Dear Community,
As we near the end of 2022, our movements are continuing to take action worldwide— from holding corporations, financial institutions, and governments accountable, to standing on the frontlines for our communities and planet, to growing food sovereignty and circular economies!

Please see this week's newsletters for updates and highlights of recent advocacy efforts, and actions you can take to stand with frontline communities and to protect our global climate.
Updates from the United Nations
Convention on Biological Diversity
The Fifteenth meeting of the Conference of the Parties (COP15) to the Convention on Biological Diversity is currently underway in Montreal, Canada, taking place December 7 - 19. 

The Convention on Biological Diversity (CBD) is the international legal instrument for "the conservation of biological diversity, the sustainable use of its components and the fair and equitable sharing of the benefits arising out of the utilization of genetic resources" that has been ratified by 196 nations. 

WECAN is helping to coordinate frontline women advocacy opportunities, engaging virtually with advocacy efforts, and was honored to facilitate and accredit Helena Gualinga, Kichwa youth leader from Sarayaku in the Ecuadorian Amazon to attend the conference in person.

This year, during COP15, governments are convening to discuss, finalize, and potentially adopt the post-2020 Global Biodiversity Framework (GBF),a global roadmap for conservation with key goals and targets for countries to individually and collectively achieve in the coming decades. Negotiations thus far have been difficult, and many in civil society and global movements continue to call for the inclusion of rights-based language throughout the framework, and language that protects Indigenous rights and sovereignty.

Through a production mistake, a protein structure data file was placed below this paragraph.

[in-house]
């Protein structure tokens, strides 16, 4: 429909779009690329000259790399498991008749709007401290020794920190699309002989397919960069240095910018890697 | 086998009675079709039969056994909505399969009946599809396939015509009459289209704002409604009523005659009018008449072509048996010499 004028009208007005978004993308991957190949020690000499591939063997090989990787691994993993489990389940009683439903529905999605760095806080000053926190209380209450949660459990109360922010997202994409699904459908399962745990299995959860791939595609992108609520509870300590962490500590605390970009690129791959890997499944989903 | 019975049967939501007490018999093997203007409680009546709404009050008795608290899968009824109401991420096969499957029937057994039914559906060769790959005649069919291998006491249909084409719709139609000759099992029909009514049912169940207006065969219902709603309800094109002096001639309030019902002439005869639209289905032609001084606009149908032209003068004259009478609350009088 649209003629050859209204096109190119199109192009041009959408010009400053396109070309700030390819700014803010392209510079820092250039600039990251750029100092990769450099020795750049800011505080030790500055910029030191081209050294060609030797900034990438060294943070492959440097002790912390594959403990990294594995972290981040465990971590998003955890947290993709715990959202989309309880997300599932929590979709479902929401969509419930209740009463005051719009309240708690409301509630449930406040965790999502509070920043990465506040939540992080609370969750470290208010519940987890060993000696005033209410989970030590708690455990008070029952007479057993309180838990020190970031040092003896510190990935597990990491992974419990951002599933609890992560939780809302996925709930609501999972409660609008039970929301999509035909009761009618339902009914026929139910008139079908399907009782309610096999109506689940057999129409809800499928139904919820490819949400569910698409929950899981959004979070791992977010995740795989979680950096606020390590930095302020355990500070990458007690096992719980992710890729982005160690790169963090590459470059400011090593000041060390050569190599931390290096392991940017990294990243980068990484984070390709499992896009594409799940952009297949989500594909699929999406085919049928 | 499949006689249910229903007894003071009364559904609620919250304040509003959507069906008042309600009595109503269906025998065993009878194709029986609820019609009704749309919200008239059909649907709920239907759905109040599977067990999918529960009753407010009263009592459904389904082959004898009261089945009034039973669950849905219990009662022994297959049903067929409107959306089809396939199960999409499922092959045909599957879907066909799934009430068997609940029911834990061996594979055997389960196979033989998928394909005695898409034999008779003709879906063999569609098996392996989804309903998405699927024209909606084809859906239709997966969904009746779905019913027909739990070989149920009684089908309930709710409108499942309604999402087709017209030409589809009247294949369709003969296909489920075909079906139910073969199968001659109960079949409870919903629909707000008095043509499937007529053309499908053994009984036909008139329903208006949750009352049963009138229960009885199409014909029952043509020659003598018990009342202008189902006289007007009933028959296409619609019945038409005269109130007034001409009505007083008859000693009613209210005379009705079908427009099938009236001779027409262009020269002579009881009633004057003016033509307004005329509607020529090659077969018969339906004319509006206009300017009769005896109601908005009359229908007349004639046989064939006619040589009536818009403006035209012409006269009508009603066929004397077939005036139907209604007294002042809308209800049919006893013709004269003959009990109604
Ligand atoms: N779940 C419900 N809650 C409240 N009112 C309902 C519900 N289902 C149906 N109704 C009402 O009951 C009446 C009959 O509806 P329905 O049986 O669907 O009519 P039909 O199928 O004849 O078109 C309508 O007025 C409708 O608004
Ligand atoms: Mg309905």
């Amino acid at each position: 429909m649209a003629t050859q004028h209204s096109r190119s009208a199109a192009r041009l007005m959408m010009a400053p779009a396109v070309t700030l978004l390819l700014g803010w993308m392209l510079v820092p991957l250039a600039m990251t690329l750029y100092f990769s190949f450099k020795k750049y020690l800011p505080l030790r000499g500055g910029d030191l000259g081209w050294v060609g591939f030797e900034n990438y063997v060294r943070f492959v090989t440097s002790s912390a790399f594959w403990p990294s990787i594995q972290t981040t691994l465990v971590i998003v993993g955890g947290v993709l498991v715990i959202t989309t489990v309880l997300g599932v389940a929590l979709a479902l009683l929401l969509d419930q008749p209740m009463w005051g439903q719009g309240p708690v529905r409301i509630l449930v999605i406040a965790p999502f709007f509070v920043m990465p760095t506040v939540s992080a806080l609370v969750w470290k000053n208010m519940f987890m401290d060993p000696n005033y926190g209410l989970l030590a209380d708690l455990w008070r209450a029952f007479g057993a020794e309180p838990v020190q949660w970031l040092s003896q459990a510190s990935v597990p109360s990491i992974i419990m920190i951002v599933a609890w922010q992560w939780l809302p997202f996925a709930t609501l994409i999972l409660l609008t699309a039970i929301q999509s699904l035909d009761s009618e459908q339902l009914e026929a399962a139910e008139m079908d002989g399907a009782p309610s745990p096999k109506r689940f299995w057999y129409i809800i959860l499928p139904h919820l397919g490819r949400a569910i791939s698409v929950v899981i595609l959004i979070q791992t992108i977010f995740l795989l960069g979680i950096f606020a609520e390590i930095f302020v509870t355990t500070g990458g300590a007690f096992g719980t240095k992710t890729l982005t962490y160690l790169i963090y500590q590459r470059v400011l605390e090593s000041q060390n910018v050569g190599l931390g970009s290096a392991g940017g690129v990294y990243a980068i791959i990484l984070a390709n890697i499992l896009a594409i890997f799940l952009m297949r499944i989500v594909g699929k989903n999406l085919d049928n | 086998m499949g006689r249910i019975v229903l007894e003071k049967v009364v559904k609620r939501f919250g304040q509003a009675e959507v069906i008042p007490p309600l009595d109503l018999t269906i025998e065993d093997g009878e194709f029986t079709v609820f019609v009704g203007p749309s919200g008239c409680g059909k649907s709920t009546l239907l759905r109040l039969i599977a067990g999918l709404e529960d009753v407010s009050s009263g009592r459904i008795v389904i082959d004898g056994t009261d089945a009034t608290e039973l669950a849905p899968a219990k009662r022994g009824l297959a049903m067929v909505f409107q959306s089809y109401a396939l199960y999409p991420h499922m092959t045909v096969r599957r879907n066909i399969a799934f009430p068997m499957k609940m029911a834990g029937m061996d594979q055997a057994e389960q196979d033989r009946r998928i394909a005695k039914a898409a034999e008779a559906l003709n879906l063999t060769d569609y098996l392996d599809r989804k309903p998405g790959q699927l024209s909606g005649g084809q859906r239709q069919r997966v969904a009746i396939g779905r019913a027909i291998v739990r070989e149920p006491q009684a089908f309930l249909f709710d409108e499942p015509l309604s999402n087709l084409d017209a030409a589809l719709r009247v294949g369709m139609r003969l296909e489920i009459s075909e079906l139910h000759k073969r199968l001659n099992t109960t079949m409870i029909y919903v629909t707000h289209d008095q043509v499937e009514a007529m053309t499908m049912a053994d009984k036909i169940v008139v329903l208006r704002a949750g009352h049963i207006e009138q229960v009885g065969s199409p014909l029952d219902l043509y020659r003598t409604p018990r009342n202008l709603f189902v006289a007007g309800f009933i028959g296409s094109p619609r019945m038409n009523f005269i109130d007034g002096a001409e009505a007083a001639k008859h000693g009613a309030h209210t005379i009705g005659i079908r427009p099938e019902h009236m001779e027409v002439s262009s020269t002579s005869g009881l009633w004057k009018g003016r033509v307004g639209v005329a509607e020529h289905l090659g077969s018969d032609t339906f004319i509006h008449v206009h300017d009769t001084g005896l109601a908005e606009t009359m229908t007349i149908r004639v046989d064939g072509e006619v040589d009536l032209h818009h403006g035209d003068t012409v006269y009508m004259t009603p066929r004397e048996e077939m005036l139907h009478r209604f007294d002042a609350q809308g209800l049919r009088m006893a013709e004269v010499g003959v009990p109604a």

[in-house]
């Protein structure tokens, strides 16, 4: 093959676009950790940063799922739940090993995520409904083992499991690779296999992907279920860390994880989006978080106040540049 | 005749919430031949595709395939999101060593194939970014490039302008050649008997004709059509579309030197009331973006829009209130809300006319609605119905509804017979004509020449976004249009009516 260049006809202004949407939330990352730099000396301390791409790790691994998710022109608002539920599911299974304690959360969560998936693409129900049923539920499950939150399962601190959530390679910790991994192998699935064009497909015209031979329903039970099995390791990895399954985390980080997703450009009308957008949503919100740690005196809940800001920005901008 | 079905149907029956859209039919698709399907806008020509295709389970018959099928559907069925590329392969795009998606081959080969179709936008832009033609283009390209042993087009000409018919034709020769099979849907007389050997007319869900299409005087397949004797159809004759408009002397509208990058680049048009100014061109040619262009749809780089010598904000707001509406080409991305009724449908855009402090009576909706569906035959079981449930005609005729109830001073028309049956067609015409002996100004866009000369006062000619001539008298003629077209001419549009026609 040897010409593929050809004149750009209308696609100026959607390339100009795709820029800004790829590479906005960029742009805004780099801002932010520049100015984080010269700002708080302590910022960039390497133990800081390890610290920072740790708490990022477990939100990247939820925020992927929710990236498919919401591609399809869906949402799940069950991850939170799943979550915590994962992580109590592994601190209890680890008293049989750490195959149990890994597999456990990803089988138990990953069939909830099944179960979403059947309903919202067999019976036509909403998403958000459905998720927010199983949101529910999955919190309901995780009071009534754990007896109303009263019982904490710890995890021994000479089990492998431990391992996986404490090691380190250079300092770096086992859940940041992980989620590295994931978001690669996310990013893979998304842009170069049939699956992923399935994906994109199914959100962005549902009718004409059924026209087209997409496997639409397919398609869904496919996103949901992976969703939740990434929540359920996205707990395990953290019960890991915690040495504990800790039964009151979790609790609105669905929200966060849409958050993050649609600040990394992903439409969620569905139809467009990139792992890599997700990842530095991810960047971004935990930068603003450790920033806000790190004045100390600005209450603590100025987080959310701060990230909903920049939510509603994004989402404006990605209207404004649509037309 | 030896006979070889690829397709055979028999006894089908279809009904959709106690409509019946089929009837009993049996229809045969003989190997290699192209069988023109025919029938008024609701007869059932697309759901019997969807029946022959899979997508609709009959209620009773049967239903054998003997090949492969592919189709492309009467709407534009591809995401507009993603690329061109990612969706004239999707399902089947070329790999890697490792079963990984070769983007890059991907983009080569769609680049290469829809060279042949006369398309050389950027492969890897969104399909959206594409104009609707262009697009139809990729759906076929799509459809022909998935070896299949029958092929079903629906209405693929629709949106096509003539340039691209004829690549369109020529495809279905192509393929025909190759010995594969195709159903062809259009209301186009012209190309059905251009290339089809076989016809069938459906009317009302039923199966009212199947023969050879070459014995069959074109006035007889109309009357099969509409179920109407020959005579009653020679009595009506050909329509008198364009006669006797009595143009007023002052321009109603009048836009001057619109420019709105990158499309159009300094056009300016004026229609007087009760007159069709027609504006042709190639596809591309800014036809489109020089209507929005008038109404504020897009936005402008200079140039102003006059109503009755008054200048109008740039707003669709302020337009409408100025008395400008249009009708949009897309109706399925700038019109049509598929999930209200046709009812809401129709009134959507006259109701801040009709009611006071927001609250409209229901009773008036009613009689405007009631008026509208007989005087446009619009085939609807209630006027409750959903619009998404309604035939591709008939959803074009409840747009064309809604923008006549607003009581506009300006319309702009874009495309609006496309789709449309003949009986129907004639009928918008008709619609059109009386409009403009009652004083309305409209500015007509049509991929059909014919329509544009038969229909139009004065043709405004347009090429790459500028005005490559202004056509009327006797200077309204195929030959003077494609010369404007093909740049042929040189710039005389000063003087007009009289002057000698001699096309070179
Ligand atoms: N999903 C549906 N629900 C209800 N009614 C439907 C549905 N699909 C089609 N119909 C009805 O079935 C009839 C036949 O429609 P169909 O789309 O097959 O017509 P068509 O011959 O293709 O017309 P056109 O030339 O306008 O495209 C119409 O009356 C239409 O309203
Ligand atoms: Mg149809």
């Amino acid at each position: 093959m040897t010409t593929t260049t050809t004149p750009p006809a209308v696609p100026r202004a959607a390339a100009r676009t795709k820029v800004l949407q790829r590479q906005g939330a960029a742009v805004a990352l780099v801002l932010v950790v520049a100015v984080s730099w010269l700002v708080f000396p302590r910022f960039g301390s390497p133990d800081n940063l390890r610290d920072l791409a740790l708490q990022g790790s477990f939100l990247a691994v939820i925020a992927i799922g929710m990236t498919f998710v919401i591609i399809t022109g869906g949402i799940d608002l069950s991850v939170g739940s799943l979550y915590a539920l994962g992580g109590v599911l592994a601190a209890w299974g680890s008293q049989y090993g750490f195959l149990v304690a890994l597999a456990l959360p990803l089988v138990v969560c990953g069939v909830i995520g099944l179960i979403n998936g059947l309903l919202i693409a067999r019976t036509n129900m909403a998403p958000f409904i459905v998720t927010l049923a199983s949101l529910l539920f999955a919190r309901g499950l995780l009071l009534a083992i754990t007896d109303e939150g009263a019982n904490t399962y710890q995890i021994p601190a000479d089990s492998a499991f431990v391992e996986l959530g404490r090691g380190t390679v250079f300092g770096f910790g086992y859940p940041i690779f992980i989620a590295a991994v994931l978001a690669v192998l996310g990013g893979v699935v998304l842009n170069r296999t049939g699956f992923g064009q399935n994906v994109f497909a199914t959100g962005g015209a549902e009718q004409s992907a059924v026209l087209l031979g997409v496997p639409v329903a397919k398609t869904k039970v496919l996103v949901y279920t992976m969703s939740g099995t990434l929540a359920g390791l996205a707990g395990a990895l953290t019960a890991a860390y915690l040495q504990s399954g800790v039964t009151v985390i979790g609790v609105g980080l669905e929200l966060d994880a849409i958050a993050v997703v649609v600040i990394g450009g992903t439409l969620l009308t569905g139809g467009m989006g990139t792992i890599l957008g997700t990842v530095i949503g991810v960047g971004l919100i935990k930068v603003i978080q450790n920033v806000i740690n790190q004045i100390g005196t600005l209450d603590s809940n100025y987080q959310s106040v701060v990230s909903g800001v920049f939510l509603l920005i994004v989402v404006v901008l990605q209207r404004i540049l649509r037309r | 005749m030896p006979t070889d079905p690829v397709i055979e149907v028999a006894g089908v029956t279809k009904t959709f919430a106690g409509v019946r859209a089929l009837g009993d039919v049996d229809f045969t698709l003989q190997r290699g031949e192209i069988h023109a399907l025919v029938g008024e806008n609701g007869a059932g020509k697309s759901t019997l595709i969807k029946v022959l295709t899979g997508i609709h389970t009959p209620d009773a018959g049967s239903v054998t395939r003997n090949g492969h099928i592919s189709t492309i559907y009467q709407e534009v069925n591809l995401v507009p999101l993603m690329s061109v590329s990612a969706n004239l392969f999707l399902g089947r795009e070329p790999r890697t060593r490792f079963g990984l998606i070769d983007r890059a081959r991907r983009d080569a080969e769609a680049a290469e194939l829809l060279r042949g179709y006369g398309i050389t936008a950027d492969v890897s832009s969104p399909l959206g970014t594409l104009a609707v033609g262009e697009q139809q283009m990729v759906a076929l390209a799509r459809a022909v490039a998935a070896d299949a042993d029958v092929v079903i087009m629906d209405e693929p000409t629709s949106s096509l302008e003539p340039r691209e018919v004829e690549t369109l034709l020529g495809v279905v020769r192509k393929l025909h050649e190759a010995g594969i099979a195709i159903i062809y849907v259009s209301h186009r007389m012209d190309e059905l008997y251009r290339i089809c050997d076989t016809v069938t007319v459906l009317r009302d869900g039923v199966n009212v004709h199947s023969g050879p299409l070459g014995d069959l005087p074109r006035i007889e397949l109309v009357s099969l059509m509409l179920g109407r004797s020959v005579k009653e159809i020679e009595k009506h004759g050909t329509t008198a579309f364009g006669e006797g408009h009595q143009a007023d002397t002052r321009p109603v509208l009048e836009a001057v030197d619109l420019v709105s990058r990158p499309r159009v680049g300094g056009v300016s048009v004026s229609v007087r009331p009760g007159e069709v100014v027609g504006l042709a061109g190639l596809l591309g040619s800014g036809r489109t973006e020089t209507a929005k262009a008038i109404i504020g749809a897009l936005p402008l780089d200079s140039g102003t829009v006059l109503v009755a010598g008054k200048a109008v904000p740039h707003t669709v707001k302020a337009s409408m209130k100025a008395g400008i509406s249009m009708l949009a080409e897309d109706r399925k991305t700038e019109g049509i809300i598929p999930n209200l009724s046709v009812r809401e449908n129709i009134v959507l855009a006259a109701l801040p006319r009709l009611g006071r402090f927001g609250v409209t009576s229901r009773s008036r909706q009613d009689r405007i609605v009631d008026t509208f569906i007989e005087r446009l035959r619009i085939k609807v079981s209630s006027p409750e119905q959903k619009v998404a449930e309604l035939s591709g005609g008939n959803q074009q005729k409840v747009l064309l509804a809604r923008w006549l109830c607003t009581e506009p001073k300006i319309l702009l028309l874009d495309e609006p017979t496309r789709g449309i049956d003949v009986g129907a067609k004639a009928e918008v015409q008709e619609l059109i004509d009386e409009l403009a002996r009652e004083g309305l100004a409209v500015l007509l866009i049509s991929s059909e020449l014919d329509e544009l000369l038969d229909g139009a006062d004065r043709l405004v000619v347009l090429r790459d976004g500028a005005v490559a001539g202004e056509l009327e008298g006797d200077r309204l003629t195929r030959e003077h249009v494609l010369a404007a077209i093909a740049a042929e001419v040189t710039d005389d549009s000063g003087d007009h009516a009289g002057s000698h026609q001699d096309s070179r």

In discussion is the goal to protect 30% of global biodiversity by 2030. However, implementation is a great concern with many civil society groups pointing out that the GBF policy and approach to this goal could lead to huge land grabs that would further threaten Indigenous peoples and territories, and local communities. In addition to the lack of right-based framing, there is also grave concern from scientists and many others that 30% by 2030 is far too low of a bar given the crisis of biodiversity loss already underway.

Studies share that approximately 1 million wild animal and plant species now face extinction, many within decades. Over 80% of global biodiversity is stewarded by Indigenous peoples and thus, securing and protecting their sovereignty and rights is essential for protecting biodiversity, communities, and our global climate. 

Reflecting on the negotiations, Helena Gualinga stated, "Let's not forget that... to protect biodiversity we need to protect Indigenous people first, Indigenous people are protecting biodiversity."

WECAN is continuing to follow the UN CBD COP15 negotiations and take action including:

  • Participating in a process with 73 civil society groups to send an urgent letter to the world's governments to take strong action in protecting biodiversity from an environmental justice, rights-based framework. Read the full letter here:

  • Awareness building about false solutions. Please watch this short video from our friends at Global Forest Coalition highlighting the major greenwashing risk of the Taskforce on Nature-related Financial Disclosures. The Taskforce on Nature-related Financial Disclosures threatens to be the next frontier on corporate greenwashing on nature. Learn more here: